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Speaking at Trenz in Auckland yesterday, Mr Key - Minister for Tourism - said government funding would not be ruled out.
He had yet to be asked for money towards the proposed facility, but expected such a request to be forthcoming ''from everything I hear every time I'm down there [Queenstown]''.
The proposed centre was estimated to cost about $50 million and cater for up to 1000 people.
Mr Key said although it was still in draft design and consultation stages, it could soon be approved.
''The council [Queenstown Lakes District Council] has identified land and it looks like it could be consented quite quickly. They haven't formally come to the Government for money yet, but my guess is they probably will.''
The Government would not fund the bulk of the centre, and it did not need to, because it looked as though there were other interested parties, Mr Key said.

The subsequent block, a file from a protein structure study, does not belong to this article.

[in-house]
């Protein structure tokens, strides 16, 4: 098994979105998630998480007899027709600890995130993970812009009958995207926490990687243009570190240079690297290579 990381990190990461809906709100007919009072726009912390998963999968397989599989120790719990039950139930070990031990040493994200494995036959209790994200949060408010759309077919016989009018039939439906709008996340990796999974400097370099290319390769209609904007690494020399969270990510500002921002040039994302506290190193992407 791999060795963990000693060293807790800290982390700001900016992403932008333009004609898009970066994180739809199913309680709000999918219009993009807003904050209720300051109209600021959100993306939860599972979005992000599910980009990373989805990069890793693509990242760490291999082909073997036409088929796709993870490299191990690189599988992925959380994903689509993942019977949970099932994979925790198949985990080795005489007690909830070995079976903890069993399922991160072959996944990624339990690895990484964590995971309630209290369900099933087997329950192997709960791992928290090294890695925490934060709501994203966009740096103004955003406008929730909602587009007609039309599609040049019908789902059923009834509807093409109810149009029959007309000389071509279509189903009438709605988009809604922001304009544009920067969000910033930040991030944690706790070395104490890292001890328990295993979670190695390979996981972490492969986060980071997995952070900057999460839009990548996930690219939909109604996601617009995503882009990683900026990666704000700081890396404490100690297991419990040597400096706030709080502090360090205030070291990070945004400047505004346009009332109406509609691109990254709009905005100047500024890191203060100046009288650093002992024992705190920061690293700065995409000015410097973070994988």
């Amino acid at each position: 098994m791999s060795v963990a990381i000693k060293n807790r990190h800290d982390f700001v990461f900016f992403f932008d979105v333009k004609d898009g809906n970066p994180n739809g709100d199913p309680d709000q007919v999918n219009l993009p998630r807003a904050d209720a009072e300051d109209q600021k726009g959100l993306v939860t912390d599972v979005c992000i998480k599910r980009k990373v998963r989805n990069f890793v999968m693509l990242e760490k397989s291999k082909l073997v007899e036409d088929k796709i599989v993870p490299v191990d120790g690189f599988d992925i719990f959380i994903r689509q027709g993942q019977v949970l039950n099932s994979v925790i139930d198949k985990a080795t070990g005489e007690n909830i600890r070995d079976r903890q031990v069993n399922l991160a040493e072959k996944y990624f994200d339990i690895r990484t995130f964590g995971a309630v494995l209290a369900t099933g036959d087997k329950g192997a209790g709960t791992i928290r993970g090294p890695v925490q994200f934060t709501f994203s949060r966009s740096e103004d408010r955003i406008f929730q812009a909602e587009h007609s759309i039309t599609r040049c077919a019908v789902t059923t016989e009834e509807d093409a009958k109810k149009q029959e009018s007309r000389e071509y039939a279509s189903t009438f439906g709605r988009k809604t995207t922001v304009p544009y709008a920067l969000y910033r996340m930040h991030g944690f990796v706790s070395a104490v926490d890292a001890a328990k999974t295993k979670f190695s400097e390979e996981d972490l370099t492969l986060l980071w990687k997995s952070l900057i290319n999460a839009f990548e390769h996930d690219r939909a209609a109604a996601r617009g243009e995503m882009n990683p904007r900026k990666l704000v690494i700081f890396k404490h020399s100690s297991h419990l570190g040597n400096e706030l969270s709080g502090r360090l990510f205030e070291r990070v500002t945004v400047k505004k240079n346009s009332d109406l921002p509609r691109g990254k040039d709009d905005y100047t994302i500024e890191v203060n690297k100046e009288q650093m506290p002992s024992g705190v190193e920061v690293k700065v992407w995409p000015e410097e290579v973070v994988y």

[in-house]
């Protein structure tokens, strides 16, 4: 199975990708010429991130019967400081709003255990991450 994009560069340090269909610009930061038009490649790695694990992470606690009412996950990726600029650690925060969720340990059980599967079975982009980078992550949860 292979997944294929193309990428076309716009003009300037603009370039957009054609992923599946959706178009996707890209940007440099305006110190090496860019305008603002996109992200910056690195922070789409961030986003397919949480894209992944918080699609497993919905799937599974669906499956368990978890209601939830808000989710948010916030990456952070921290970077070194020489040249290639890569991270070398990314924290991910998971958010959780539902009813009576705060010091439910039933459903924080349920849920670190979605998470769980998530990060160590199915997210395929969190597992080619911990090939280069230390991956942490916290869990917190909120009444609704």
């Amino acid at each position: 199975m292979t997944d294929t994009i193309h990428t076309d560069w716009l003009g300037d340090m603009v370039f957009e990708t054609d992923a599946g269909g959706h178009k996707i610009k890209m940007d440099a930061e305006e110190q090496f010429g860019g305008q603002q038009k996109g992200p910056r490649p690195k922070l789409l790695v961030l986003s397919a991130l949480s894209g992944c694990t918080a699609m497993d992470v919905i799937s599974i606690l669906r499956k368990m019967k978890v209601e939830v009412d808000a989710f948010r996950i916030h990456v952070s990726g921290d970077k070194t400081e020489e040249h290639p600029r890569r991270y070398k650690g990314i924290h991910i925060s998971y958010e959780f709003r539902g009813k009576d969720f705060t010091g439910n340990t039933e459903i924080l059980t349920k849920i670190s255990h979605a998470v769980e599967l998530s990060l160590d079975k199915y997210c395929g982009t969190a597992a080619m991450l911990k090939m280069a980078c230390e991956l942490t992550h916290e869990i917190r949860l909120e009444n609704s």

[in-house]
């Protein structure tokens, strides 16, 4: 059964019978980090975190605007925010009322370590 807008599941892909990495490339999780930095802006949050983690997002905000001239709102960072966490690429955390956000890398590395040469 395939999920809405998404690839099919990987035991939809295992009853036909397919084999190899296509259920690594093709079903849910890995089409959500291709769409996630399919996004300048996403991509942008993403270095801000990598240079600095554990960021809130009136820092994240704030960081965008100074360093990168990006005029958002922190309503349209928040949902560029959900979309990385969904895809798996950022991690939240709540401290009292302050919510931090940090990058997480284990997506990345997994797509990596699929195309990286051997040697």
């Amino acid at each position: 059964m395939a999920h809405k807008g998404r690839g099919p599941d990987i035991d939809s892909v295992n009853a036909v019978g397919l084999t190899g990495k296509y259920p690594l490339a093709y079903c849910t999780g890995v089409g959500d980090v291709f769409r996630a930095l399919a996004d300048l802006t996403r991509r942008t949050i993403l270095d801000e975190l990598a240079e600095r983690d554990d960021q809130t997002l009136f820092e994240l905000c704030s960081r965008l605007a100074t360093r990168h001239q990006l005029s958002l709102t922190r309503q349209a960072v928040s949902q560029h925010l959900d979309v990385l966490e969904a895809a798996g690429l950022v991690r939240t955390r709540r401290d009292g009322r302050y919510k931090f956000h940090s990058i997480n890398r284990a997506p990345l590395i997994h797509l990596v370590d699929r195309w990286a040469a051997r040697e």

''But I'm not ruling out putting in some cash.''
He also talked about the proposed convention centres for Christchurch and Auckland, as having potential to boost visitor numbers nationwide.
In February, Queenstown Lakes Mayor Vanessa van Uden announced SkyCity Entertainment Group was the preferred operator for the proposed convention centre, and Lakeview, at the top of Man St, overlooking central Queenstown, was the favoured site.
Parties would invest only if a viable case existed and it had community support, she said.
SkyCity Entertainment Group chief executive had previously said the company viewed Queenstown as having potential as a tourism and high-roller destination.
The project would be progressed by a consortium led by Ngai Tahu Property and Morrison and Co, which were expected to fund construction, as well as to own and operate the facility.
Recently, QLDC chief executive Adam Feeley announced the council was commissioning an economic impact assessment on the proposed centre, which would be included in its annual plan.